Familiar look: Top seeds dominate spots for NCAA Sweet 16
RALEIGH, N.C. (AP) — The path to the Final Four will not be easy for Zion Williamson, Luke Maye, De’Andre Hunter and the other top-seeded stars in the NCAA Tournament.
For the first time in a decade, the remaining tournament field entering the Sweet 16 looks a lot like the one set on Selection Sunday.
The headlining teams are still around after avoiding upsets — some pretty serious scares, too. Hello, Duke! — during an opening weekend that went unusually according to plan. Fourteen of the top 16, including all of the No. 1, 2 and 3 seeds, reached the regional semifinals. The last time that happened was 2009.
The Atlantic Coast, Southeastern and Big Ten conferences gobbled up 12 of the 16 slots, with the ACC having a national-best five teams — led by top seeds Duke, Virginia and North Carolina — followed by the SEC’s four and the Big Ten’s three.
Here is a look at the updated paths in each region to reach the Final Four in Minneapolis:
Duke is the No. 1 overall seed, yet the Blue Devils are fortunate to still be alive after UCF had two shots for the win roll off the rim in the final seconds Sunday.
“We had a lot of foul trouble, and we are young, and we’re not deep,” Duke coach Mike Krzyzewski said, “but we’re good.”
And now the Blue Devils (31-5) face a regional bracket in Washington that still has the top four seeds.
Duke faces No. 4 seed and fellow ACC member Virginia Tech (26-8), a rematch from one of Duke’s losses during the nearly six full games that Williamson, the star freshman, was out with a knee injury. Yet the Hokies — in the tournament’s second weekend for the second time in program history — will have point guard Justin Robinson, who missed 12 games with a foot injury and didn’t play in that February win.
Friday’s other semifinal will be No. 2 seed Michigan State (30-6) against No. 3 seed LSU (28-6) — which is still without suspended coach Will Wade amid a federal investigation into corruption within the sport.
Gonzaga, too, sits atop a 1-2-3-4 bracket.
The Zags (32-3) had little trouble reaching a national-best fifth straight Sweet 16. Now they find themselves in a familiar scenario: playing Florida State in the regional semifinals for the second straight year.
“I thought they were really, really underseeded,” Gonzaga coach Mark Few said, adding: “You have to beat really good teams to advance in this thing. So, we knew we were going to have to play somebody really good, and Florida State is no doubt that.”
Thursday’s other semifinal in Anaheim, California, could be a rugged fight between No. 2 seed Michigan (30-6) and No. 3 seed Texas Tech (28-6). They’re the top two teams in KenPom’s adjusted defensive efficiency ratings, with the Red Raiders first (85.3 points allowed per 100 possessions) followed by the Wolverines (85.8).
Virginia is finally free of its UMBC failure.
The Cavaliers spent the year playing in the shadow of last year’s first-round loss to UMBC, the only 16-vs-1 upset in tournament history. And they were confronted with it again when they trailed No. 16 seed Gardner-Webb by 14 in the first half of Friday’s game.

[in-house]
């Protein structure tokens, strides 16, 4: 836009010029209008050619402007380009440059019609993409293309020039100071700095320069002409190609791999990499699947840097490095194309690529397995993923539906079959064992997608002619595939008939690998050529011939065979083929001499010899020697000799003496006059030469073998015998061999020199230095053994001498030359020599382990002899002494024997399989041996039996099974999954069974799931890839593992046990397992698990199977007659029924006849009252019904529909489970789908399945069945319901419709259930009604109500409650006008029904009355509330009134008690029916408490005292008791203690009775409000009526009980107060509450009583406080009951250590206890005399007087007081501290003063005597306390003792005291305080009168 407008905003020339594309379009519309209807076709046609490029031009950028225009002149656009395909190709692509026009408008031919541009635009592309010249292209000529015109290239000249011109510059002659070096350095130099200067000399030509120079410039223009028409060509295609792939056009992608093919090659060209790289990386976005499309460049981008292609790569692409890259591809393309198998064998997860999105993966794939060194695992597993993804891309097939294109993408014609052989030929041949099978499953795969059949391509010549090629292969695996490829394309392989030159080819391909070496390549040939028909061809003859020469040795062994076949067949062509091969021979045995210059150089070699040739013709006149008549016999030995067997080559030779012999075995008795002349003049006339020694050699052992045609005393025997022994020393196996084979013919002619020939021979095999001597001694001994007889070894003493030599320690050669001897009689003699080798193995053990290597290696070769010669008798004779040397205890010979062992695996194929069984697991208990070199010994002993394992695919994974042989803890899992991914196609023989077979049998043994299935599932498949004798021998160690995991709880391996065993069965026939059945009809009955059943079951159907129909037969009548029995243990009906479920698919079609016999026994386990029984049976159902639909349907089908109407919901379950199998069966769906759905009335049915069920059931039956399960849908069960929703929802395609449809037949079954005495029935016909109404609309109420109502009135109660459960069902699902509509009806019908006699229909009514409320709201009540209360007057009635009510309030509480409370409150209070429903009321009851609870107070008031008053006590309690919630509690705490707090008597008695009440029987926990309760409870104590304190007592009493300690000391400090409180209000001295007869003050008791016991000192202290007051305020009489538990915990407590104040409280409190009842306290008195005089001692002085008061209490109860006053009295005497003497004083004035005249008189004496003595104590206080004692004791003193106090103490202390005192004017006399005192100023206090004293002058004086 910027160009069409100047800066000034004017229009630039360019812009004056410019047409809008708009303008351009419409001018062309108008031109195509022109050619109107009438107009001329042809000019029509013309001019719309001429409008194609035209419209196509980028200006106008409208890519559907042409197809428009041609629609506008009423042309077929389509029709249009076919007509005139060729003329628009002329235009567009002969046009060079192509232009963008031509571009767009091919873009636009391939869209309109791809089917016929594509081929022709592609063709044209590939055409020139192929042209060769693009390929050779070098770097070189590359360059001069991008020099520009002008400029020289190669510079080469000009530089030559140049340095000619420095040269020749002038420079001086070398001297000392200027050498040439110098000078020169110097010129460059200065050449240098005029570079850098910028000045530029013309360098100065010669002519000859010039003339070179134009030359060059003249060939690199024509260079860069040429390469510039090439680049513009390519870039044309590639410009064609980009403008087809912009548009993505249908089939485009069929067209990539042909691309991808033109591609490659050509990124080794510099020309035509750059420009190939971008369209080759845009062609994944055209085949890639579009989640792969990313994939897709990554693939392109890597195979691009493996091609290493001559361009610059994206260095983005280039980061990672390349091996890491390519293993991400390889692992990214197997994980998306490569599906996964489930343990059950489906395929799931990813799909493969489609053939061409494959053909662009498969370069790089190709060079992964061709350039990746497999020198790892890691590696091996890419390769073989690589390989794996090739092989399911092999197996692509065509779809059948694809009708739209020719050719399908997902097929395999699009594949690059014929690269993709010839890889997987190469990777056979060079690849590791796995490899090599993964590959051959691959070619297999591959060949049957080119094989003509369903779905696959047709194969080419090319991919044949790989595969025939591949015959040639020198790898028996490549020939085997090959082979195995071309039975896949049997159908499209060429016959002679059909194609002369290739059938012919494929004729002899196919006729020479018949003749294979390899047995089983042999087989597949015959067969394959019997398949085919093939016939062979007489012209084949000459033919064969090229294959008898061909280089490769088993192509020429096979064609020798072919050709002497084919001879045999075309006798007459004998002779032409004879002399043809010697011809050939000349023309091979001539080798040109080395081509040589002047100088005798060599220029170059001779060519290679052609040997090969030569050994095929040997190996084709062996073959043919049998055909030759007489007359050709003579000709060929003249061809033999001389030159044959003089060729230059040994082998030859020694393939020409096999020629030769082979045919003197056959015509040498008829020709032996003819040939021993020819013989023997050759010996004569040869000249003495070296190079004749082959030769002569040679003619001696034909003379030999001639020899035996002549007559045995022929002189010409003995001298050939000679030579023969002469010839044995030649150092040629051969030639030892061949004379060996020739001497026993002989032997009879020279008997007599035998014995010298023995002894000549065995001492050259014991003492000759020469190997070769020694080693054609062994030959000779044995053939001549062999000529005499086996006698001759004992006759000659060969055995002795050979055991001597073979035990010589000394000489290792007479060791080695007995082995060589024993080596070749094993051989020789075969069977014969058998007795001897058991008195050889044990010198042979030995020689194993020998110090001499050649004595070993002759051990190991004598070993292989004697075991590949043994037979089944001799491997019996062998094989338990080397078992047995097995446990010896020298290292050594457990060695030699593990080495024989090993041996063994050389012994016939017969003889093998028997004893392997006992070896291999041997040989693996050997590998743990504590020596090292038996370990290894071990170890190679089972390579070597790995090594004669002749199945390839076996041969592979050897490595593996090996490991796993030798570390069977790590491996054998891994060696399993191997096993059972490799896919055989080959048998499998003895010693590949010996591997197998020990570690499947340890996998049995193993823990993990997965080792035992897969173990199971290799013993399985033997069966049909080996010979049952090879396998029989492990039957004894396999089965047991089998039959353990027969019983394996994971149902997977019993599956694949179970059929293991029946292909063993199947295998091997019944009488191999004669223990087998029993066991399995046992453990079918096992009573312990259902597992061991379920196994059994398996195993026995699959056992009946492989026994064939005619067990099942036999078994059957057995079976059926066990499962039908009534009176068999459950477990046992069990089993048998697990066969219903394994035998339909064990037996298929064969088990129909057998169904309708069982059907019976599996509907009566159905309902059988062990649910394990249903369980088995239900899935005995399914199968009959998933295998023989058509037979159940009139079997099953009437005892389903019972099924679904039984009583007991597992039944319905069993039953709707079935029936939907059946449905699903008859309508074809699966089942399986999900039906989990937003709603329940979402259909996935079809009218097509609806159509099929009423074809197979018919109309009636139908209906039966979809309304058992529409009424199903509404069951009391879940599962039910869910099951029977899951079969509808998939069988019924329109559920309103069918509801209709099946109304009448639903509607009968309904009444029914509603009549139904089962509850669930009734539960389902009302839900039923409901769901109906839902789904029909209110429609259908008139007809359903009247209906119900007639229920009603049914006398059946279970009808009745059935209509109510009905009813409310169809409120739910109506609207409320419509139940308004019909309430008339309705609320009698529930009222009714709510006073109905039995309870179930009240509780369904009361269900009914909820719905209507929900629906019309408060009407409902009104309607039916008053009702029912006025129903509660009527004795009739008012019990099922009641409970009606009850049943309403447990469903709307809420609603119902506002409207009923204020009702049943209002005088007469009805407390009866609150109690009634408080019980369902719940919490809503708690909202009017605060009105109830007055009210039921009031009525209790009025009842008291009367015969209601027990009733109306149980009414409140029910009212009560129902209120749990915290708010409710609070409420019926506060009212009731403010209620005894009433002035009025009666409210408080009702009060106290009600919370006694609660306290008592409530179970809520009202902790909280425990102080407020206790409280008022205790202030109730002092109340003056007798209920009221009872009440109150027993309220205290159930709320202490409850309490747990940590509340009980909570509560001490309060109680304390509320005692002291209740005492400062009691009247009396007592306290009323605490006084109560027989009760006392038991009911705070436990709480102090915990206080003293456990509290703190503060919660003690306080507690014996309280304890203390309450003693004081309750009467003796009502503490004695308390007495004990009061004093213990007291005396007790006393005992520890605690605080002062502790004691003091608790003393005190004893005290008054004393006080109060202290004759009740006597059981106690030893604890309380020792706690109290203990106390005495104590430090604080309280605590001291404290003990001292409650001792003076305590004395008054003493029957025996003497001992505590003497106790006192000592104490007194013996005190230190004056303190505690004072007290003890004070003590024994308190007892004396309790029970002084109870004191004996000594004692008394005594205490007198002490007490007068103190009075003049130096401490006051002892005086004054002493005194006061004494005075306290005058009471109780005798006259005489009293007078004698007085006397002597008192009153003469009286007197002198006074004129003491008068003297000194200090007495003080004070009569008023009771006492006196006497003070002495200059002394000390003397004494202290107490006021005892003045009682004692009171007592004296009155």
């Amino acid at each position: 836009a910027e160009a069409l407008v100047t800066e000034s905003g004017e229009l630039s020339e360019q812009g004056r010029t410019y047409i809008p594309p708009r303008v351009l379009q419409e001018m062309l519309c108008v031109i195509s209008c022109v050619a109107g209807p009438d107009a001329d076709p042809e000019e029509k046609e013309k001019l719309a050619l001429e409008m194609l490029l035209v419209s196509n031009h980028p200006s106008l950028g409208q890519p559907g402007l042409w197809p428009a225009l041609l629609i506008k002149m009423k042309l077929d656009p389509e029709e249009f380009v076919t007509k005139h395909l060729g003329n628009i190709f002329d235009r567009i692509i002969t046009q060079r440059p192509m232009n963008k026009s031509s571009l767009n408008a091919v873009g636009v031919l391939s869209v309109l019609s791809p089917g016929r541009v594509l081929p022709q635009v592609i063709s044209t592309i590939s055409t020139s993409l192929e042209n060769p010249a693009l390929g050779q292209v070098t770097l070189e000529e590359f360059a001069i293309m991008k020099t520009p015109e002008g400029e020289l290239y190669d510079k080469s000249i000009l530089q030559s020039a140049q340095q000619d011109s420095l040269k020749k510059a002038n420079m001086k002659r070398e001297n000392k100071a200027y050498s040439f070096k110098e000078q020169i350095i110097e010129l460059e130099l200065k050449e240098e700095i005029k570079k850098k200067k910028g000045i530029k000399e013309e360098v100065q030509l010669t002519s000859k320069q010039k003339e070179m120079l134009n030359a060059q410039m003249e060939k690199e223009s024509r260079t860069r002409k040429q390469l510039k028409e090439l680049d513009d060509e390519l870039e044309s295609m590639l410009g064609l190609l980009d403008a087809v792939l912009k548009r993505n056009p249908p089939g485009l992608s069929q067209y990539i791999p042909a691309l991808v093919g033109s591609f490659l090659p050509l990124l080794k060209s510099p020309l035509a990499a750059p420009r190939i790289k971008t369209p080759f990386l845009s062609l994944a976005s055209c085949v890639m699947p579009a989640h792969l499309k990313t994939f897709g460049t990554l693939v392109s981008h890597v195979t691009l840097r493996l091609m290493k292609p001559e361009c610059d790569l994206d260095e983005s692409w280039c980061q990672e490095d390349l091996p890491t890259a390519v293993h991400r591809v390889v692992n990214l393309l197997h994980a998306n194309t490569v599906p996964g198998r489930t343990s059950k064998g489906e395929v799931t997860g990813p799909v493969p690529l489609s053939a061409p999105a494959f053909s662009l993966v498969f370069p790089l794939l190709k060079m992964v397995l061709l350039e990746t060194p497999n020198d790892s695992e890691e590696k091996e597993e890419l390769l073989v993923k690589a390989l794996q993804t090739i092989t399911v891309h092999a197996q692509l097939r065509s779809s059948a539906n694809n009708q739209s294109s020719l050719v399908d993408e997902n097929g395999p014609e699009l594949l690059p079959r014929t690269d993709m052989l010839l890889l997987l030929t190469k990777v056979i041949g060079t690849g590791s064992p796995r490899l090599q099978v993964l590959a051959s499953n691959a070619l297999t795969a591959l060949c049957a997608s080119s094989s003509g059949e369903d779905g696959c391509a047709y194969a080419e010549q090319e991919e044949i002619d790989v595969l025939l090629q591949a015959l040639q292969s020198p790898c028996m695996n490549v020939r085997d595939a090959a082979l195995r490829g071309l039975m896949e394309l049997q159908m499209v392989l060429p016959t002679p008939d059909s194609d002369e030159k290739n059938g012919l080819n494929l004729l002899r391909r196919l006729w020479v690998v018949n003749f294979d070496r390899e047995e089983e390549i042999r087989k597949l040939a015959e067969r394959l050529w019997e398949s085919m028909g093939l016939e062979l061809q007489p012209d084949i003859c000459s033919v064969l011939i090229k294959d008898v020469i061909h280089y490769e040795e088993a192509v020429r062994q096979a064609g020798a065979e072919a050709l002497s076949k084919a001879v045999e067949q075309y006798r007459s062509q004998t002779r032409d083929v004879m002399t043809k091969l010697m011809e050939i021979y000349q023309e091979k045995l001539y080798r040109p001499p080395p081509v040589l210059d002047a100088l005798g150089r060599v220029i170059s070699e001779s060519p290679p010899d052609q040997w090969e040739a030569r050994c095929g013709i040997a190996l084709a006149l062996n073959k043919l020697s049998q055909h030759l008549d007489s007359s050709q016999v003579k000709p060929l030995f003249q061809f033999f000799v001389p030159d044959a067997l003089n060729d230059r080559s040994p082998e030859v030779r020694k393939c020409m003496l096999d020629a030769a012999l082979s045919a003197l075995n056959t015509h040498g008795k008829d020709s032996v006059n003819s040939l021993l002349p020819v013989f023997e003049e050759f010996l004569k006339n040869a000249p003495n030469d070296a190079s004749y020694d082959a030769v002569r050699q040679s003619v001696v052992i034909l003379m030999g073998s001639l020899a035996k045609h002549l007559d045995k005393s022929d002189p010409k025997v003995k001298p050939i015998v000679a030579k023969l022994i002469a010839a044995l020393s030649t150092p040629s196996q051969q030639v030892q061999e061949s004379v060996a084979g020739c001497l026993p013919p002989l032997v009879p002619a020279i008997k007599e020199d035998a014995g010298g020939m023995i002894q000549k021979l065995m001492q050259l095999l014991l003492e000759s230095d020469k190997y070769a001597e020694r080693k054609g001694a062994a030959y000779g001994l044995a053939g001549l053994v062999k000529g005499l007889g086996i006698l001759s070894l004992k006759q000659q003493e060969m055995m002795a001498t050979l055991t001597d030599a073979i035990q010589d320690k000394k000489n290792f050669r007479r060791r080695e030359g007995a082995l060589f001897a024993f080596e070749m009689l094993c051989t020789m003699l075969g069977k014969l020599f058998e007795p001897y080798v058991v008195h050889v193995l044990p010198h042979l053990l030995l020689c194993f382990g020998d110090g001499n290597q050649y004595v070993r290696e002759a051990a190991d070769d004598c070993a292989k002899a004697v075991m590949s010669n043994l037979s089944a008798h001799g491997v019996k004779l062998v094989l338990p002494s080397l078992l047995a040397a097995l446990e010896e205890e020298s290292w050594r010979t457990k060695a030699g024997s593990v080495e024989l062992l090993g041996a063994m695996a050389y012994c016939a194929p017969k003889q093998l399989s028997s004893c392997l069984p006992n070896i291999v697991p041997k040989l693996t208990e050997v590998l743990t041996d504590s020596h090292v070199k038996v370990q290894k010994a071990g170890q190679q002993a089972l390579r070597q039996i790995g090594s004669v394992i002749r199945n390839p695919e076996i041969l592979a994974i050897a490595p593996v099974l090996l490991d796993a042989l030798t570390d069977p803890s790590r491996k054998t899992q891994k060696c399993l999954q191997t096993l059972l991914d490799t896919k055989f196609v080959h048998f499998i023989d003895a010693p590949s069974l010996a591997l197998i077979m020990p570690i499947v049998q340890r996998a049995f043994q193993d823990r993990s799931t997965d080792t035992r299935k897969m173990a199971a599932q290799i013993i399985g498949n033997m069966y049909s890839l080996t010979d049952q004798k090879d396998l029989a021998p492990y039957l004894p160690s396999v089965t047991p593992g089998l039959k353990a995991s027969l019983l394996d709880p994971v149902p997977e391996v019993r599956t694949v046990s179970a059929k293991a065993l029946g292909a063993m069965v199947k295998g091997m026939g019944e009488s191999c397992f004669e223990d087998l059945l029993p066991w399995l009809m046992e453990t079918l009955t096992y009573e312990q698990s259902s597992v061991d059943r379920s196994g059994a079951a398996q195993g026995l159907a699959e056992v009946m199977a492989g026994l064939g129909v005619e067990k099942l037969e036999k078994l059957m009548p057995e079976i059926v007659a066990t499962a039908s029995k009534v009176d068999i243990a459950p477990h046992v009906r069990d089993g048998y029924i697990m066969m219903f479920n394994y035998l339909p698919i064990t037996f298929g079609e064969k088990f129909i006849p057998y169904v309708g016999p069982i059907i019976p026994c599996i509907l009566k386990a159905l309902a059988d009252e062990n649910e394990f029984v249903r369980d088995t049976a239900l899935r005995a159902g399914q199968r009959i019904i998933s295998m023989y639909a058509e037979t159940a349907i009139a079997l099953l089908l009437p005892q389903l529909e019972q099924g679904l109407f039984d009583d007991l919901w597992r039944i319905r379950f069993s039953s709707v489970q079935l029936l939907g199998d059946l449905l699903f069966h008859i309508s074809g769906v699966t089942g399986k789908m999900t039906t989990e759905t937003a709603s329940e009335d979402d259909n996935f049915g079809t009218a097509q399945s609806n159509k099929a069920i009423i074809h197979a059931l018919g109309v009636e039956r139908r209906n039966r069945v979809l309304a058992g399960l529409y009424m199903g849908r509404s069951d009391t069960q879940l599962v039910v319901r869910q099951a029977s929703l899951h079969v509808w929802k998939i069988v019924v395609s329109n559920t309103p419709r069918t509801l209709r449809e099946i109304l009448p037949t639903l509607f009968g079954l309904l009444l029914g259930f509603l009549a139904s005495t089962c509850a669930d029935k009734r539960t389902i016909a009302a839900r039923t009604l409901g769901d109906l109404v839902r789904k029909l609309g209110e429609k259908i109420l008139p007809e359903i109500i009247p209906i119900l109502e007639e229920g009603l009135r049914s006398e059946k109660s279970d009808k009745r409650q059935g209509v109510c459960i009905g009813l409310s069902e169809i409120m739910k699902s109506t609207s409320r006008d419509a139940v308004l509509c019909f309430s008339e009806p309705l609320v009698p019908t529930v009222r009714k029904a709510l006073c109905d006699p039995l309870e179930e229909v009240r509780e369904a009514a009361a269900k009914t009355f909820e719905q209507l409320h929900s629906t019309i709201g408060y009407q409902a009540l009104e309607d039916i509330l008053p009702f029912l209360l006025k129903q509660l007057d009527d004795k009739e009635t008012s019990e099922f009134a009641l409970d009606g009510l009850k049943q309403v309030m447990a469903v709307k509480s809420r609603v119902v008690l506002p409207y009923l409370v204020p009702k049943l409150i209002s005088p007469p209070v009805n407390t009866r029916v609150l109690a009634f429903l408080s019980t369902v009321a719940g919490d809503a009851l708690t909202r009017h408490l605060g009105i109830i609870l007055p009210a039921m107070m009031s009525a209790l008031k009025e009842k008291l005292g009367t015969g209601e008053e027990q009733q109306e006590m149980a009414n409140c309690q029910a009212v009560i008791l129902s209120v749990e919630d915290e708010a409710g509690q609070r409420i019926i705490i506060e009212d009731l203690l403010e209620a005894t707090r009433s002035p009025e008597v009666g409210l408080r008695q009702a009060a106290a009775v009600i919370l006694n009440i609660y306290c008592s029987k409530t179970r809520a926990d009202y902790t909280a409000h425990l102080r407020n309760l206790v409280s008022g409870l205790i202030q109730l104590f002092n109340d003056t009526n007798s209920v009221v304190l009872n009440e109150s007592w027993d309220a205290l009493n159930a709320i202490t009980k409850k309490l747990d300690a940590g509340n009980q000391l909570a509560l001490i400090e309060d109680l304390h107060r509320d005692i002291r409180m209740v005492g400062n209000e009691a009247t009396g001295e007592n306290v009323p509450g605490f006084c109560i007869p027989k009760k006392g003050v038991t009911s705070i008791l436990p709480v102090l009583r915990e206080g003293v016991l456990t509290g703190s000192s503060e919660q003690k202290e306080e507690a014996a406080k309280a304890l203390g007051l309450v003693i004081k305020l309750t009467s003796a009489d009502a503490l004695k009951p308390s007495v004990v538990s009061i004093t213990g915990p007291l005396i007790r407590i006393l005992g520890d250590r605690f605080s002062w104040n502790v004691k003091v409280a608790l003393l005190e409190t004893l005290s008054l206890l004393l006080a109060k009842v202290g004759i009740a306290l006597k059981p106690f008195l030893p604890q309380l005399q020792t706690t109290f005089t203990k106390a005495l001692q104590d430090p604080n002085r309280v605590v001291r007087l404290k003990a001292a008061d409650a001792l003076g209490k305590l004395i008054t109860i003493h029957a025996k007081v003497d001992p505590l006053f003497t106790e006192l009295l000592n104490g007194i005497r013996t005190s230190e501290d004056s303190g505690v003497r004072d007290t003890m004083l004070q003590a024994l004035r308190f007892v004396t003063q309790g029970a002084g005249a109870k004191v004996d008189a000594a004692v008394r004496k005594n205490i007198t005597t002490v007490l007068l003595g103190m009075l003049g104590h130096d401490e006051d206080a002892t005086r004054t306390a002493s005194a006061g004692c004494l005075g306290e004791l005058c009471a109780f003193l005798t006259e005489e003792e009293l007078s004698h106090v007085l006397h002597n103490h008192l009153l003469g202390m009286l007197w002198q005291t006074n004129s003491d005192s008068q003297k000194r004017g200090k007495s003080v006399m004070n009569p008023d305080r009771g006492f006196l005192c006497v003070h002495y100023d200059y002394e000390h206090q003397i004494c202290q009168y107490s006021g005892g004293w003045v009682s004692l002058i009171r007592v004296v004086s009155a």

“You talk about trying to focus in and then getting down, it was real,” coach Tony Bennett said. “So I think those guys will have that as something they can always draw upon to say we faced a giant and battled through it.”
Now Virginia (31-3) faces No. 12 seed Oregon, the only double-digit seed left in a heavyweight field, in pursuit of its first Final Four trip under Bennett.
Thursday’s other semifinal in Louisville, Kentucky, has No. 2 seed Tennessee (31-5) meeting No. 3 seed Purdue (25-9) after eventful second-round games for both.
The Vols survived in overtime against Iowa after blowing a 25-point lead to return to the Sweet 16 for the first time since 2014. As for the Boilermakers, Carsen Edwards had a career-best 42 points in a rout of 2018 champion Villanova.
Top-seeded North Carolina (29-6) leads a bracket that nearly went chalk, with No. 5 seed Auburn joining Oregon as the only surviving teams from outside the top 16 seeds.
Yet the biggest question surrounding Friday’s games in Kansas City hovers around No. 2 seed Kentucky and PJ Washington. The Wildcats’ leading scorer and rebounder missed the first two NCAA games while wearing a hard cast on his sprained left foot.
“I know this, he really wants to play,” Kentucky coach John Calipari said before a second-round win against Wofford. “But I also want to feel comfortable that if he gets on the court that there’s nothing he can do to himself, and the doctors have pretty much said that. So it’s just, ‘OK, when is it healed enough that he can go?’”
The Wildcats (29-6) meet third-seeded Houston (33-3), which set a school record for wins when they beat Ohio State on Sunday.
In the other semifinal, UNC looks to keep rolling when it faces the Tigers (28-9) — who peaked at No. 7 in the AP Top 25 in December, fell out of the poll, then had a late-season surge to win the SEC Tournament and blow out Kansas on Saturday.
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